The transformers play a key role in the integration of the electricity grid and in the continuous operation of the electricity grid. As the world transports towards a stronger electricity grid, the dependability of each network component becomes of the major importance to ensure continuous supply of power to consumers.
There is a growing interest in the study of the aging behavior of processors, given their importance in the feeding system. These studies help to acquire valuable information that could help extend the life of these assets and maintain their reliability. Studies on aging have become increasingly important recently due to the large operating aging asset population. The majority of transformers in use today are oil-immersed, with cellulose as a solid insulator. The oil, in addition to working as a cooler, also serves as electrical insulation.”
The aging of a transformer is mainly governed by the aging of the paper and oil insulation system. Eventually oil and paper will age, products such as acids and moisture generate aging, the increase of which further enhances the aging process. It is thus vital that these aging by products should be identified and removed from the system at a suitable point in order to hold back the aging process. A public service can use a variety of intervention techniques to improve the condition of oil and paper by removing moisture and acid by-products from aging. From these techniques, oil regeneration has recently become more attractive as a life extension step to defer investment costs. The lifespan of a transformer is usually defined by the lifespan of the solid insulation (paper and press) present in the transformer. The aging of paper and oil produces many by-products, including moisture, acids, gases and other compounds. By dissociating some of these acids, such as LMA, the hydrogen ions produced resulted in a self-catalyzed reaction to contribute to further degradation of paper by hydrolysis.”
The aging of paper and oil can be monitored by measuring the by-products produced. Most often, acidity content and gases are used to speculate on the age of oil/paper. Recently, methanol has also been shown to be an early indicator of paper aging. The assessment of the aging of the oil is made by measures of acidity and humidity, while that of the paper is made by it, LMA and humidity measurements. Various technologies are available to recondition transformer insulation. Most of these technologies are not feasible offline, given the need to evacuate the entire oil tank. However, network operators prefer online treatments to avoid interruption of electricity supply. Hot Oil Circulation (HOC) is the only one that can be completed online in a cost-effective but significantly efficient way.”
Due to the promising effects of the use of HOC in combination with the reclamation of Fuller earth in improving paper conditions, from the study it is clear that the unregenerate oil performance lacks in performance as compared to regenerated oil, and is analogous when compared to new oils. In terms of the impact of oil regeneration on paper ageing, IT of paper aged in oil after regeneration decreases at a rate similar to that of paper aged in new oils, and at a considerably slower rate compared to unregenerate oil. These are consistent with previous findings that the condition of the oil, this plays a role in defining the rate of paper aging, and thus support the theory that oil regeneration could slow down the degradation of paper in the transformer by removing acid and moisture from the insulation system. The outcome of oil regeneration on oil condition has been witnessed through observing of key parameters, including TAN and moisture. Studies on the status of the document discovered a clear reduction in moisture values and LMA, which are well thought out key aging accelerators for paper, the same was attained after the oil regeneration process.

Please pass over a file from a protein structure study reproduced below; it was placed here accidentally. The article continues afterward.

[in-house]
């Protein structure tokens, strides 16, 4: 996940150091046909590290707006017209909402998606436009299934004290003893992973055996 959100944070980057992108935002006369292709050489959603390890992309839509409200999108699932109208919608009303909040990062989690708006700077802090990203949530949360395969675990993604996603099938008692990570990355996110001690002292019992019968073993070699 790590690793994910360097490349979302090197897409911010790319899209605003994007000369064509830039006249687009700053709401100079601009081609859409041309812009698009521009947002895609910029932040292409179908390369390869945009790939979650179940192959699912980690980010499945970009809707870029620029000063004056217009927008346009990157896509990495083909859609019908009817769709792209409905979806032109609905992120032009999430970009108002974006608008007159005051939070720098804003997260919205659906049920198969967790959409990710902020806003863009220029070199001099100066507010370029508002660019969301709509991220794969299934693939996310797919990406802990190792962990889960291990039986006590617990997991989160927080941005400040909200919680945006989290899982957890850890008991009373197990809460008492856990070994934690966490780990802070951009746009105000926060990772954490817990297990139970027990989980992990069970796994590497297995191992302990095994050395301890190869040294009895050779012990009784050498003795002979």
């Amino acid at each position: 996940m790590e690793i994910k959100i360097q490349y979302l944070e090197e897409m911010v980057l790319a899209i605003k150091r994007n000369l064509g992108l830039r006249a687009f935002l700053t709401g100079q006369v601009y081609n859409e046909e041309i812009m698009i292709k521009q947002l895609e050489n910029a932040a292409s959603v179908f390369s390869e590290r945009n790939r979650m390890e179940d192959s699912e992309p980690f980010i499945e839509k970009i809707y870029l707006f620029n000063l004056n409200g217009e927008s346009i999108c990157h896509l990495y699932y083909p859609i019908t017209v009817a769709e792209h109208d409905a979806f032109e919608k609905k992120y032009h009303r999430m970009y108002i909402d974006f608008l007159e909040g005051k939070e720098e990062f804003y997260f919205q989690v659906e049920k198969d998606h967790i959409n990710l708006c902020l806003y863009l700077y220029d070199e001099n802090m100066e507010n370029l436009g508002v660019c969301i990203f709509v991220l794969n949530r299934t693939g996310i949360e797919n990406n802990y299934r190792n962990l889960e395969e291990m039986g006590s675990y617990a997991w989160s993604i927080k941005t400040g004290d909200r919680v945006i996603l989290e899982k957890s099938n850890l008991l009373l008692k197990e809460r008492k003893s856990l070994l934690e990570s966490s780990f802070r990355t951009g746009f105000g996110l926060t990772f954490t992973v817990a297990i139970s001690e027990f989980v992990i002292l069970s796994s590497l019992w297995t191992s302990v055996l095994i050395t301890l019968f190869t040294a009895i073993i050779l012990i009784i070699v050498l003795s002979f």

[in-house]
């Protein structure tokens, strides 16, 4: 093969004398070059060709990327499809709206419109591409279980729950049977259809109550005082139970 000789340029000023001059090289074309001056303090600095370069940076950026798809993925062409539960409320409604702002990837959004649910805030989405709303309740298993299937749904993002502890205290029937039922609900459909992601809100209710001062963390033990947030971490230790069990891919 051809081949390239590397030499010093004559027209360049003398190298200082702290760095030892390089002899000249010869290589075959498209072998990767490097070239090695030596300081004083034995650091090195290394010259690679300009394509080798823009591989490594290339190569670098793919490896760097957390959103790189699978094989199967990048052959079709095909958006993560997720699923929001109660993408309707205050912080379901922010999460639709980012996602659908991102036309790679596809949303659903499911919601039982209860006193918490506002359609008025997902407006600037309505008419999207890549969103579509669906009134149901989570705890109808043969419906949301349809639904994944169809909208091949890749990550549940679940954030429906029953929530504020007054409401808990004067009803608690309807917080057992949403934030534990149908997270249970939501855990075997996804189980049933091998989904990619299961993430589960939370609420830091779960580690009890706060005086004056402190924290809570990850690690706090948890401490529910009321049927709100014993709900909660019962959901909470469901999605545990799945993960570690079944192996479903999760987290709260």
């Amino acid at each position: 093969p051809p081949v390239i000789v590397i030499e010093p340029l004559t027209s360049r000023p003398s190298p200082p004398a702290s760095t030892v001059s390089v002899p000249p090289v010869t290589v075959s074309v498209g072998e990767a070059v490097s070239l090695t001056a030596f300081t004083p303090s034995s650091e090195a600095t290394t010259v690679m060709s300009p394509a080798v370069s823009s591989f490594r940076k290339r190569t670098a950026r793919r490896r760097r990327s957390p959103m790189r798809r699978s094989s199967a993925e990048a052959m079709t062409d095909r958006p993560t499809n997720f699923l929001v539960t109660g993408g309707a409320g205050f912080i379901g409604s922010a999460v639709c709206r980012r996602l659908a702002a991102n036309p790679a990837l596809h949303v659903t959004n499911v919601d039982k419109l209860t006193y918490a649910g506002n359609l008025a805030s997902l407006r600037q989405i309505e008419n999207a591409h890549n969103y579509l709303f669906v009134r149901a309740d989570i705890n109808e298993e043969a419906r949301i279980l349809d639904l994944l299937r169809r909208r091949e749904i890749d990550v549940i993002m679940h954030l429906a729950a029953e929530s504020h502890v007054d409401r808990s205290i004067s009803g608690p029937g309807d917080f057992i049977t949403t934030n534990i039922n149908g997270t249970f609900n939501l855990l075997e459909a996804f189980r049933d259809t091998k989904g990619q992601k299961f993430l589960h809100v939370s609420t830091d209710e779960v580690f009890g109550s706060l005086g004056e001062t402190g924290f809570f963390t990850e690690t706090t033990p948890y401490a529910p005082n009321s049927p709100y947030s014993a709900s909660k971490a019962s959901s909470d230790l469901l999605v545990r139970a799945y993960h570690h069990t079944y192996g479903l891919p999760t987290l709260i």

After the regeneration process DP could not point out any changes. Which only implies that circulation for hot oil for longer duration does not cause any damage to the paper. Also, in the transformer the placement of laboratory packaged paper samples prior to experiment signifies obvious enhancements in LMA values and humidity, indicating the efficiency of the regeneration process in refining paper conditions. This proof that has been provided to support the premise that oil regeneration can indeed have a positive impact on the health conditions of the oil paper processor insulation system. Estimates by aging equations and models reported in the literature also provides substantial confirmation of a reduction in the rate of aging of insulation and consequent extension of active life after oil regeneration.”
For best results, we need to find the optimum oil regeneration method in terms of flow rate, oil temperature and processing time. These aging tests endorse the best performance of the oil after being exposed to the oil regeneration procedure, they can be stretched further using oil and aged paper systems. This would qualify a broader assessment of the long term performance of the paper when the transformer is exposed to an oil regeneration procedure, and aid in a more accurate estimate of the life extension achieved by the procedure.
While it is evident that prolonged oil regeneration is certainly operational to improve the conditions of the paper, the implementation of the process to exercise requires fine tuning depending on various factors, including the structure of the paper. ‘insulation. transformer, material ratio, offline/online regeneration mode, etc.